Surveillance Capitalism in an Interconnected World

Surveillance Capitalism
Town of Internet of Things in Hangzhou, China.

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The Globalization of Surveillance Capitalism

When Shoshana Zuboff wrote the acclaimed book The Age of Surveillance Capitalism, she described the internet in dystopian terms. Tech corporations had gained immense powers over their users through almost limitless sums of data gathered from them. In many ways, Zuboff flipped the traditional dystopian themes of totalitarian government into manipulative corporate greed. Dystopian literature generally describes the accumulation of power as an end in itself. However, Zuboff portrayed a world where power methodically pursued greater and greater profits. She criticized governments for their failure to act rather than a fear of overreaction. Implicit in her argument was a worry that governments became marginalized as tech companies grew in size and influence.

Aynne Kokas offers an important addendum to Zuboff’s thesis. Kokas agrees that the United States has failed to provide data privacy protections for American consumers. However, she recognizes how the dynamics of surveillance capitalism change in a transnational context. China imposes very different rules and regulations on the data private companies accumulate. Moreover, their aims are quite different from American regulations as well. Kokas writes, “Chinese government regulations prioritize Party control over legal transparency.”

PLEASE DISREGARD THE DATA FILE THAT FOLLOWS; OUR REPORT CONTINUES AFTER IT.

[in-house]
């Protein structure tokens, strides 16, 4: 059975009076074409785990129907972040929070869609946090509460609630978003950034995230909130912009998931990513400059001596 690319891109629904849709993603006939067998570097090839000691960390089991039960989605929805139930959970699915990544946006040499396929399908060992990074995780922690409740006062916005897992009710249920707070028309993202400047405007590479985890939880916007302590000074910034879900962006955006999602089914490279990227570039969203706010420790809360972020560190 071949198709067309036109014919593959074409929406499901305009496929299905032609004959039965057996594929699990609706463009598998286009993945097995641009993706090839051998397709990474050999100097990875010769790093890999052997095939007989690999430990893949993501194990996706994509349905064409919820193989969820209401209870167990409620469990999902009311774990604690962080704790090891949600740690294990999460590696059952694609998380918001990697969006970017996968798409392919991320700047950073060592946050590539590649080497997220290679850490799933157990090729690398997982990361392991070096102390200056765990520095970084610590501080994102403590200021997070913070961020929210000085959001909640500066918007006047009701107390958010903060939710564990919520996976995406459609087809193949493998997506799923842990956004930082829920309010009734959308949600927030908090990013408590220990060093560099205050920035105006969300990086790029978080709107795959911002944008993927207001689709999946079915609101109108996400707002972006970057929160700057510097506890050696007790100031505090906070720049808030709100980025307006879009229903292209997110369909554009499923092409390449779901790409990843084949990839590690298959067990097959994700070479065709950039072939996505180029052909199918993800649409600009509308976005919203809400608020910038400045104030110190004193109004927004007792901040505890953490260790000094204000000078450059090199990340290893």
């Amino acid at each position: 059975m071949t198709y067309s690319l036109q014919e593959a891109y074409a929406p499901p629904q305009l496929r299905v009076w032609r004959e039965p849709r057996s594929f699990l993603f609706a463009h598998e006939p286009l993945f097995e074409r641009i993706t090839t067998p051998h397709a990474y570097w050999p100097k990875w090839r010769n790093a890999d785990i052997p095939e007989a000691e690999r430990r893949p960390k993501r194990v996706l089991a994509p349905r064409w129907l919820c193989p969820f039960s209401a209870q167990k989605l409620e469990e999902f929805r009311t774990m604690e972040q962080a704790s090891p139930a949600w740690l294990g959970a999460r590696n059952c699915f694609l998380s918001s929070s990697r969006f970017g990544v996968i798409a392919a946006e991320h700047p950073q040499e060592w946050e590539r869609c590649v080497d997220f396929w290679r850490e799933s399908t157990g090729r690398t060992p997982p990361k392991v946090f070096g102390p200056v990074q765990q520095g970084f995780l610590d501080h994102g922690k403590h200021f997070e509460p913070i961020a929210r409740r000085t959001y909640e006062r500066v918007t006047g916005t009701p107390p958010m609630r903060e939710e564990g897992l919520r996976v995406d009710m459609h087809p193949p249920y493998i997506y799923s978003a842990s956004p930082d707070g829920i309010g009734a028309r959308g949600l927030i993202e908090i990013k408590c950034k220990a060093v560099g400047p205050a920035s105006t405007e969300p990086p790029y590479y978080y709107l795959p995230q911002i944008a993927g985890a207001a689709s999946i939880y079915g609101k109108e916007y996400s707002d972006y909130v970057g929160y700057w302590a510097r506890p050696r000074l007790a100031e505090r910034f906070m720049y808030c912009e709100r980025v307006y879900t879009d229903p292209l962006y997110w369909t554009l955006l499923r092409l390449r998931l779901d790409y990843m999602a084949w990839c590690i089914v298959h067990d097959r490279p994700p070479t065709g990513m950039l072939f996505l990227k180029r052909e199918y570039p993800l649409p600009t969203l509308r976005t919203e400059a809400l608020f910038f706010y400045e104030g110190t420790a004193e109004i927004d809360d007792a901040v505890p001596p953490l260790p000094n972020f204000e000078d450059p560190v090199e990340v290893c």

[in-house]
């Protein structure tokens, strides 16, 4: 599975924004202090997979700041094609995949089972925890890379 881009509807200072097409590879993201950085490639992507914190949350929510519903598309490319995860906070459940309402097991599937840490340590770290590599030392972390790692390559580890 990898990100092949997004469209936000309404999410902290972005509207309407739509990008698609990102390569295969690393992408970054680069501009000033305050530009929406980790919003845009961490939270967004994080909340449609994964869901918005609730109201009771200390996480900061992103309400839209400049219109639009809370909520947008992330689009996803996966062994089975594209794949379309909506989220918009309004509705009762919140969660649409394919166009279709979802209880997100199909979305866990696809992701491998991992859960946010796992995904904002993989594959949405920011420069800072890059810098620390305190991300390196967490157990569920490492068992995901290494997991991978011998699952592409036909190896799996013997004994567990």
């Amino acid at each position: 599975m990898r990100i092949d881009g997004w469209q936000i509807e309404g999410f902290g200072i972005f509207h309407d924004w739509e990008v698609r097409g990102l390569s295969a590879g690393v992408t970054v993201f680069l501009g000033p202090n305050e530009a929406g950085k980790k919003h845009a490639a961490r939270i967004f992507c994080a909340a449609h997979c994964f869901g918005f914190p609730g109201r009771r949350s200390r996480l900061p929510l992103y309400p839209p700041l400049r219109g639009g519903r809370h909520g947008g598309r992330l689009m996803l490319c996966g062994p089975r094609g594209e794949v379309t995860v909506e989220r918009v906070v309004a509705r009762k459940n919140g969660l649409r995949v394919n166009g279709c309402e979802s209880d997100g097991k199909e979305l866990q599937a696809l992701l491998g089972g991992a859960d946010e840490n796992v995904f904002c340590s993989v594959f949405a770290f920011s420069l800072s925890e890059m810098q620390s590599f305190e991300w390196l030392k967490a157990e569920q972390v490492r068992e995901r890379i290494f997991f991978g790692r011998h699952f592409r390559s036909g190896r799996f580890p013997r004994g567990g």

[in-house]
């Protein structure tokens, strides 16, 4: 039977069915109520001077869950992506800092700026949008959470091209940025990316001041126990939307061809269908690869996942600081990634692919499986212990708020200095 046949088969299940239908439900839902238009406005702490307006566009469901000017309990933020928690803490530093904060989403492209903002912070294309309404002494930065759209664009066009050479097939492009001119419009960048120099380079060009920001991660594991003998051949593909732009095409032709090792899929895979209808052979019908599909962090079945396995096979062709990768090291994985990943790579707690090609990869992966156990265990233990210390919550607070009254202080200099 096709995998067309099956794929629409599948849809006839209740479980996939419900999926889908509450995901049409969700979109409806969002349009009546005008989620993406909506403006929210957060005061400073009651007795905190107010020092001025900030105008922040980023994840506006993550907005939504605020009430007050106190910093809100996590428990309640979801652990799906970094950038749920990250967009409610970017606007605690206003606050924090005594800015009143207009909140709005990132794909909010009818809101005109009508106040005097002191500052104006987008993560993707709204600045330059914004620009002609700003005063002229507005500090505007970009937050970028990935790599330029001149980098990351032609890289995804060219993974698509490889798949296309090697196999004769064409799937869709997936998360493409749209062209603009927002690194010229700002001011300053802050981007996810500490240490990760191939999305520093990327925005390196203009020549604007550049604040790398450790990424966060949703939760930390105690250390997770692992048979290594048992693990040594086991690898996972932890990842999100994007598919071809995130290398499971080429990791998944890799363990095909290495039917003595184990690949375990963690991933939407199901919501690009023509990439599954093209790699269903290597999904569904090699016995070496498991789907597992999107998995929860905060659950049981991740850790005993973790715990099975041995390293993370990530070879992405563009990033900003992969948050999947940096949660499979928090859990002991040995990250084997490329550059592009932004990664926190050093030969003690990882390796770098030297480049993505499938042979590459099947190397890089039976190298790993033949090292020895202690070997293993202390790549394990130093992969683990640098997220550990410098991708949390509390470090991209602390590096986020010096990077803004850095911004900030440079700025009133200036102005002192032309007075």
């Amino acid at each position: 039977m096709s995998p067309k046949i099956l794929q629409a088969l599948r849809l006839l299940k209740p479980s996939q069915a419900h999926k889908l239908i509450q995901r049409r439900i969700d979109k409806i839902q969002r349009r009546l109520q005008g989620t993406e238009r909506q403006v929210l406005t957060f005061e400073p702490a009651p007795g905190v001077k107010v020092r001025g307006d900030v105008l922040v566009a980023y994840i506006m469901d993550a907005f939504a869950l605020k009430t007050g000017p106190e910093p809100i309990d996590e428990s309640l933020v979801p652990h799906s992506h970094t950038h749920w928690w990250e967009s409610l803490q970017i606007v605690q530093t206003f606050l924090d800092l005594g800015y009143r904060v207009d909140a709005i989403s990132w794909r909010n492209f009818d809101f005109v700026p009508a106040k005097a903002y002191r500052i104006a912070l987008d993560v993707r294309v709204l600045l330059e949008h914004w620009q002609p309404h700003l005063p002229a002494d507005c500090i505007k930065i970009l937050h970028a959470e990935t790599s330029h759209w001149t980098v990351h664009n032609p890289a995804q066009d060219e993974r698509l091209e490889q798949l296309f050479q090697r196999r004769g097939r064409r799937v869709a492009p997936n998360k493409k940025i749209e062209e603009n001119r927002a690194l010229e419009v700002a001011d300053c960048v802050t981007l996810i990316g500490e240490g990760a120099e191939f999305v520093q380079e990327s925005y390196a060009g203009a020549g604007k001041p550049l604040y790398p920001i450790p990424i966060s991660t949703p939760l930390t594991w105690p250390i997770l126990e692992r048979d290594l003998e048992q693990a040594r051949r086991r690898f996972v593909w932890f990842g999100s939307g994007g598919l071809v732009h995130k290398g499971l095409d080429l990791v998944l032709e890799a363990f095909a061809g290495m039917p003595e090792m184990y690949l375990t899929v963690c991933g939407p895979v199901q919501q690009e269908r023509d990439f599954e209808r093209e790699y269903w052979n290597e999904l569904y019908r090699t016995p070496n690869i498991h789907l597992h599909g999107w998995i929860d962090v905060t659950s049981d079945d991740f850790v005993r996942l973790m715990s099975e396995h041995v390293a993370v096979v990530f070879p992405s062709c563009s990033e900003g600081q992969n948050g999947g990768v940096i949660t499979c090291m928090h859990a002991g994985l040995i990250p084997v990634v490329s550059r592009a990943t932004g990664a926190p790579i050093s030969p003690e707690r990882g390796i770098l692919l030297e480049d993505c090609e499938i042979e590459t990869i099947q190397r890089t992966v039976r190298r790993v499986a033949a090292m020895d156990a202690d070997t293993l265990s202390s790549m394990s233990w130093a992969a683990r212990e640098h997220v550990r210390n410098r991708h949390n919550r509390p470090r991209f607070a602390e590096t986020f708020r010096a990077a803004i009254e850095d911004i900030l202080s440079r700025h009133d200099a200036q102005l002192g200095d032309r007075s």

Kokas delves into the implications of China’s regulation of its tech sector on the podcast and in her book. She explains how they require companies to store data in China where the CCP has access. Most of the data is limited to Chinese citizens, but they also have access to information on Americans as well. Americans give Chinese access to their data in unexpected ways. The platform TikTok is one example, but many connected devices in the home including appliances open opportunities to traffic data on Americans into China. Surveillance capitalism did not make governments irrelevant. Rather it provides authoritarian governments with a rich source of information without the need for traditional espionage.

Democracy Paradox Podcast

Aynne Kokas on the Intersection Between Surveillance Capitalism and Chinese Sharp Power (or How Much Does the CCP Already Know About You?)

Ronald Deibert from Citizen Lab on Cyber Surveillance, Digital Subversion, and Transnational Repression

More Episodes from the Podcast

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